dmckenzie2 More than 1 year ago
Good factual information but saturated with overly formed opinions. The author's own personal world view (enlightened modern-day researcher and author). Would have been much more useful if author had "immersed" himself in each realm of mythology, telling each one from the perspective of a believer. Instead, he tries to intertwine one myth to another because of the mere appearance of similarity. He over-steps conclusions, allowing his own modern world view to dictate how one societies myths is predicated upon those that came before. His disdain for biblical accounts oozes throughout other creation myths. It's kind of a double-edged sword. On one side, I feel like I learned a lot. On top of mythology there's a significant history lesson to be gained as well. You get an idea of how societies "thought". Which answers a lot of "why would they do that?" questions regarding historical events. On the other side, the author takes just that extra step to far from factual conclusions. I just found myself rolling my eyes at opinions. It's as if he needs to prove to the reader that he's smarter and unfooled by all these silly cultural myths.
DavidR1954 More than 1 year ago
I knew some of this and learned a few new things. Worth the money.
Anonymous More than 1 year ago
The author spent so much time giving his opinions and comparing religions that after reading 100 pages and getting nowhere learning anything worthwhile I abandoned the book. I found the author to be sanctimonious about any current belief system, throwing all beliefs under the giant umbrella of dismissable myths. I still don't know much about mythology.
Anonymous More than 1 year ago
I've forgotten most of what I learnd in high school about mythology. This book remindeed me of all the wonderful stories.
Anonymous More than 1 year ago
More of a college course textbook. Stories scattered and interesting but too scrambled.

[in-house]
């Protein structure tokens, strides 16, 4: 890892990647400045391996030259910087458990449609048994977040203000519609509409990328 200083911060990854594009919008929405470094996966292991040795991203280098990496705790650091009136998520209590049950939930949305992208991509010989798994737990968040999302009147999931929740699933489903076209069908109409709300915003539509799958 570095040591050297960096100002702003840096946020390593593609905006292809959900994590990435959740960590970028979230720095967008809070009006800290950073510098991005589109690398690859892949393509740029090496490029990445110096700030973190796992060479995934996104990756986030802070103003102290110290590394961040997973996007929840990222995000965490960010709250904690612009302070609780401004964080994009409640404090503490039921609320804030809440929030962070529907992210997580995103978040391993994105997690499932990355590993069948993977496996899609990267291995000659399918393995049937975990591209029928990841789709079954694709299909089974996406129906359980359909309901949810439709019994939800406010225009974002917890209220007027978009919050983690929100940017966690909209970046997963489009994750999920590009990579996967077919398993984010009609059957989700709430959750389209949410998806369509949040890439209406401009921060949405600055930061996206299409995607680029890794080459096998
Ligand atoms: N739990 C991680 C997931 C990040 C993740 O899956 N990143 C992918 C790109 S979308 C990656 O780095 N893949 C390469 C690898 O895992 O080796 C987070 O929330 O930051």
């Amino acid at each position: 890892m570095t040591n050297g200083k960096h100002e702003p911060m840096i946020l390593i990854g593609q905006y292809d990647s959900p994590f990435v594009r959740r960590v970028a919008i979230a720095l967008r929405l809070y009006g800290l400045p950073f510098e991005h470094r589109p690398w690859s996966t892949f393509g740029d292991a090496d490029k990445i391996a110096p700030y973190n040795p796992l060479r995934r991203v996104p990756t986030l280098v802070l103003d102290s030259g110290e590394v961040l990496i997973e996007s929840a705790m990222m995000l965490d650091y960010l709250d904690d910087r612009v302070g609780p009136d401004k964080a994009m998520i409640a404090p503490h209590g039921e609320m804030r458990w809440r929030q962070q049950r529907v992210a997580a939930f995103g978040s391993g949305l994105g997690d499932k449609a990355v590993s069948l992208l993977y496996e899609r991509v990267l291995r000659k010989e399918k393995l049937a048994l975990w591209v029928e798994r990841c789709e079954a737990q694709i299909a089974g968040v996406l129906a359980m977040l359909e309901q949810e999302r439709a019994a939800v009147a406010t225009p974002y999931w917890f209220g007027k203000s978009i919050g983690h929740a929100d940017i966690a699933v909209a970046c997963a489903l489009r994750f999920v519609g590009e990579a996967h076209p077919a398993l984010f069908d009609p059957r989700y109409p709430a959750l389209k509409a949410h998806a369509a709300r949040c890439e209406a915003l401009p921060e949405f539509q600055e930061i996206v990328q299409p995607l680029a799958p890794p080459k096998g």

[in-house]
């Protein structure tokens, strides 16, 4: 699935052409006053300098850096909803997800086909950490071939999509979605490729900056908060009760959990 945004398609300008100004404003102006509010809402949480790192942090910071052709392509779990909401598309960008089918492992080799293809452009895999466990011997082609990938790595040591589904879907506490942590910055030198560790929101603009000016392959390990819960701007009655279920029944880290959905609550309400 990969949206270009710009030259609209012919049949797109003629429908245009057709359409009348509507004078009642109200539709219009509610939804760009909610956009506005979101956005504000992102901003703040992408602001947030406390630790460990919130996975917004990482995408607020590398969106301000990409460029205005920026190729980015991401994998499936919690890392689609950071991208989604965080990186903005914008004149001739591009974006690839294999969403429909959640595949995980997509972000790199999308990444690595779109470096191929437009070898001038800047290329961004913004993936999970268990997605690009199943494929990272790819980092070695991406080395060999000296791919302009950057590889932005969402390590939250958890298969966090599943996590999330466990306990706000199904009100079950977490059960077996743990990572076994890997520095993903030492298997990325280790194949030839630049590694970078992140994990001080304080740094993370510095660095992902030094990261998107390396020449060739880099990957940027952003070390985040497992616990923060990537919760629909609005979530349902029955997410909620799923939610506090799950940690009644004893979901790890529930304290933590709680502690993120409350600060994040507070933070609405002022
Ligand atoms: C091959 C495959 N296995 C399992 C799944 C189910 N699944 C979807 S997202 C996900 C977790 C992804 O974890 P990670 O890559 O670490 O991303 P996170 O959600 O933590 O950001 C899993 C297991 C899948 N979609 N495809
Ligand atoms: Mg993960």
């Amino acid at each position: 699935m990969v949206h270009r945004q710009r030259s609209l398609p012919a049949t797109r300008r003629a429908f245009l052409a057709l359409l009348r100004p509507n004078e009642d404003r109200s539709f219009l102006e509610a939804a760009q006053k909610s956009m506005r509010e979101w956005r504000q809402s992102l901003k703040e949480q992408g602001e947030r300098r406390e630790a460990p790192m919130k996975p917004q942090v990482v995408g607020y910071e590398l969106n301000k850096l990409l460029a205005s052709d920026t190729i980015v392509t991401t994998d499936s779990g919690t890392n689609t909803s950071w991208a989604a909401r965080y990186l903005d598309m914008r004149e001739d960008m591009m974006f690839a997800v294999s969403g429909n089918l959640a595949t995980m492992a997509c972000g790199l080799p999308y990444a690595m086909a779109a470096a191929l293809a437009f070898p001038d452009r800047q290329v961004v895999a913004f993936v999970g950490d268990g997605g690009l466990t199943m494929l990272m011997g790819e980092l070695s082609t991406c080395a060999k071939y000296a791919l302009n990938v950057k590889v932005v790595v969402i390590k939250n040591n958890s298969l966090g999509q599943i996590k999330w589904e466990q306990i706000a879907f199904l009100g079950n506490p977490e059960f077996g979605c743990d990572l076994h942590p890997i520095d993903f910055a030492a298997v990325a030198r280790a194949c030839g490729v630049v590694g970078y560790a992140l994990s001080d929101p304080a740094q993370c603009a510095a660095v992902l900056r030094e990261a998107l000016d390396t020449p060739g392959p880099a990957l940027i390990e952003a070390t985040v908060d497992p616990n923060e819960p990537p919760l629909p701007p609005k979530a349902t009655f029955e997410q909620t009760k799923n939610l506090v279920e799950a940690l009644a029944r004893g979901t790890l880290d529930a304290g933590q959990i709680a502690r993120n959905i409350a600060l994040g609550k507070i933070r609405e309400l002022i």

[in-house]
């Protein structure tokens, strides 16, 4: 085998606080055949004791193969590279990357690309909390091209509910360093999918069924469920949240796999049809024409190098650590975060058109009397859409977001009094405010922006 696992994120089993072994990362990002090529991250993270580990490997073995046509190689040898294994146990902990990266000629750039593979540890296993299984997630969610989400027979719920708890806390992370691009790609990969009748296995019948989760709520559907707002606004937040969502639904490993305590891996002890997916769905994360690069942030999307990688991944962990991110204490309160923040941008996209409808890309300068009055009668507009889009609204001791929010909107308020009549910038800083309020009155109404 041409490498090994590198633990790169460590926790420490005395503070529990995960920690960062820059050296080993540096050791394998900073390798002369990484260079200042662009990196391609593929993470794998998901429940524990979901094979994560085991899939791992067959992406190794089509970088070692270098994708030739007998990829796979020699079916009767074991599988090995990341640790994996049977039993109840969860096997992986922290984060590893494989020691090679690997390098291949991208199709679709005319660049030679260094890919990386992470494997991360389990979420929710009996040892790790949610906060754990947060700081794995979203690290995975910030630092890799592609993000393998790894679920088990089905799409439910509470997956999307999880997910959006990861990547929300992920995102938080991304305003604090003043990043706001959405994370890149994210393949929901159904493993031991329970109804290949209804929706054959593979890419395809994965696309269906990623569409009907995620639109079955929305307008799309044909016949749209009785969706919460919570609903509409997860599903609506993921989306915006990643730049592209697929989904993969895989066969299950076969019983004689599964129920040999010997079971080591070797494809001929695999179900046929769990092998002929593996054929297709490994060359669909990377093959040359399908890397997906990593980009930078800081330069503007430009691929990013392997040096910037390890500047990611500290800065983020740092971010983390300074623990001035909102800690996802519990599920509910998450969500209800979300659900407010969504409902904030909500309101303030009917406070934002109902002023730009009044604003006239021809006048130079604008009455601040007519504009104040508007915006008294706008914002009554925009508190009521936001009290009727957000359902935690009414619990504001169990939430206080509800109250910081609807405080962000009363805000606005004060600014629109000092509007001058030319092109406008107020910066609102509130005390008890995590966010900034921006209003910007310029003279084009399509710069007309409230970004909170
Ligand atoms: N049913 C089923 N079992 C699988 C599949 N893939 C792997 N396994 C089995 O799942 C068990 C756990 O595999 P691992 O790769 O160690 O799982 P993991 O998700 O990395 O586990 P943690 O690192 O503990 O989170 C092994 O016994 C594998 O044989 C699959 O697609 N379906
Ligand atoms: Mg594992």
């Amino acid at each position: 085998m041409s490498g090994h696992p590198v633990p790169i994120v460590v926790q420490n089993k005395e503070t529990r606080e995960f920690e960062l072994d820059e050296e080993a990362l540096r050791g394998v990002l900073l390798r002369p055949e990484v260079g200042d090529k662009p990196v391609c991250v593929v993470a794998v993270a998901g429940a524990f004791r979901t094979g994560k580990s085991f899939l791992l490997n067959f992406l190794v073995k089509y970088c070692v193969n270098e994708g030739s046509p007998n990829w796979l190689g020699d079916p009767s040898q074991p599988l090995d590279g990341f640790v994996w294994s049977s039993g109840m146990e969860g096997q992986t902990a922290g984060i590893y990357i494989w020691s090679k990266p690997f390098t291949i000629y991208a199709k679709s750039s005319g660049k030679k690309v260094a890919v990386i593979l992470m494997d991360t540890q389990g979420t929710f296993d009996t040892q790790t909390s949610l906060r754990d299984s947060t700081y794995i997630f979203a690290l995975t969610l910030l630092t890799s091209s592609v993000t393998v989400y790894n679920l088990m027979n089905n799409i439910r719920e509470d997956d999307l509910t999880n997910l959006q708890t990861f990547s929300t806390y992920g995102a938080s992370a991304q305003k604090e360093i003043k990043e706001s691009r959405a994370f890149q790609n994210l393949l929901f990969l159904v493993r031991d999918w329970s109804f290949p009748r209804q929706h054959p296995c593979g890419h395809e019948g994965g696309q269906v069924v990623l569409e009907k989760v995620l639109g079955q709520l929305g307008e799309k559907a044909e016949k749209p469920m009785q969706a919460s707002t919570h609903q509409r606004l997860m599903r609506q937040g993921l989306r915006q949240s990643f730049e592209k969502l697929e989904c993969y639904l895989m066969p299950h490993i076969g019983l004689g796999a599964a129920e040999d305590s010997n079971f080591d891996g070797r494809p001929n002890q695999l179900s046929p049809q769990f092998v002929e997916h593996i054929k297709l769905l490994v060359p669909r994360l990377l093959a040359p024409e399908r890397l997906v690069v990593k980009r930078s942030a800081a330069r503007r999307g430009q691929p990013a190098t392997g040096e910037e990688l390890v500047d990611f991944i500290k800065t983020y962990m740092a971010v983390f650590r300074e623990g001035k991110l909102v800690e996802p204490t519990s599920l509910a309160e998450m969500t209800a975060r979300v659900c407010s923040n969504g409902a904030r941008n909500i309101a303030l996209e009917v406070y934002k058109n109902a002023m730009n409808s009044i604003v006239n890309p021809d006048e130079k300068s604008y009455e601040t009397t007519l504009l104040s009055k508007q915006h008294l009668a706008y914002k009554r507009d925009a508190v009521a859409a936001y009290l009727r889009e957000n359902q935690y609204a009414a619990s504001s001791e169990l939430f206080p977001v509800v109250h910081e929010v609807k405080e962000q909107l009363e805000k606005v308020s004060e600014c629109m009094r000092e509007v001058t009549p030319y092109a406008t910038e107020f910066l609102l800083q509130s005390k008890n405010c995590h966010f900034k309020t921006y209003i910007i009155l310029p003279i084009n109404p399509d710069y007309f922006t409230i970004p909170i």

Anonymous 4 months ago
We’ve all heard the stories of Zeus, Thor, Ares etc. but it is rare to hear about African, Native American and Pacific mythology. I really enjoyed learning some new to me mythology.
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This book was written in a way that makes learning fun. Loved it!!
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Anonymous More than 1 year ago
I debated on rating this 'book' as I've read through it. Sometimes, simply on the interest of some new fact to me I would think 4 stars. Generally, most the time, however, I thought 3 stars. Then I realized that mixed with what I don't know about mythology is an agenda and it hit 0 stars, bouncing back to 2 stars simply because a lot of it wasn't so &ldquo;hands on politically correct mumbo jumbo&rdquo;. Now, the book really isn't a book. It is largely a catalog, lists, interspersed with essays that often served better than prescription sleep medication... for sleep of course. During my last burst of determination to finish this book I 'challenged myself' to read 50 pages a day and be done with it. I figured that was about an hour a day. Not so fast buddy. I had the stopwatch running. By 30-35 pages I was seeing double and nodding out... averaging around 4-6 minutes per page. Yep, sitting sometimes for more than 2 hours determined to at least get to the next section. In fairness, the seeing double is probably an issue for me and my optometrist. If it is myth you want, it is myth you will get. This &ldquo;book&rdquo; went far deeper than I had imagined it would. I'm not going to tell you it lacks information. It is rich with information....a hybrid text book, catalog, sets of lists... with essays to explain, at least in part, whatever that 'section' was about. If the book had never crossed the Atlantic to the Americas or ventured into the Pacific it would have been a much better book, in my opinion. Who would I recommend it to... absolutely no one. Maybe someone who has a graduate degree in mythology and hasn't read this book yet. It might be cool to read if you're like that guy in the Geico commercial who is told, &ldquo;everyone knows that&rdquo; and after reading this book you could retort by saying, &ldquo;Well, did you know... <fill in any number of obscure mythology details>.&rdquo;